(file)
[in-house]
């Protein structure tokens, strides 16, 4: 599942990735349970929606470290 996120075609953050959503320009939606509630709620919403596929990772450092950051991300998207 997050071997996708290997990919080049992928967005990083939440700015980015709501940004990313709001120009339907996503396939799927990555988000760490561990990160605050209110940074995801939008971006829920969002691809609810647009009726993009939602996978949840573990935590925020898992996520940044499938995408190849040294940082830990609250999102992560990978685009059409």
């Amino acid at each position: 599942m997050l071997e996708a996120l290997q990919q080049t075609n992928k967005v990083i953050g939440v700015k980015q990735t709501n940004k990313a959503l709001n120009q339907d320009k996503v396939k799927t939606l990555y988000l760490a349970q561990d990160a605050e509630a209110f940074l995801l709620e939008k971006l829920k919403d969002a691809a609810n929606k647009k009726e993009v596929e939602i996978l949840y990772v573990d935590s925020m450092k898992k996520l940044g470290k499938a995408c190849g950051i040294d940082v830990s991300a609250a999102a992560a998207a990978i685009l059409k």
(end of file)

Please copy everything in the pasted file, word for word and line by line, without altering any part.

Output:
[in-house]
């Protein structure tokens, strides 16, 4: 599942990735349970929606470290 996120075609953050959503320009939606509630709620919403596929990772450092950051991300998207 997050071997996708290997990919080049992928967005990083939440700015980015709501940004990313709001120009339907996503396939799927990555988000760490561990990160605050209110940074995801939008971006829920969002691809609810647009009726993009939602996978949840573990935590925020898992996520940044499938995408190849040294940082830990609250999102992560990978685009059409």
């Amino acid at each position: 599942m997050l071997e996708a996120l290997q990919q080049t075609n992928k967005v990083i953050g939440v700015k980015q990735t709501n940004k990313a959503l709001n120009q339907d320009k996503v396939k799927t939606l990555y988000l760490a349970q561990d990160a605050e509630a209110f940074l995801l709620e939008k971006l829920k919403d969002a691809a609810n929606k647009k009726e993009v596929e939602i996978l949840y990772v573990d935590s925020m450092k898992k996520l940044g470290k499938a995408c190849g950051i040294d940082v830990s991300a609250a999102a992560a998207a990978i685009l059409k």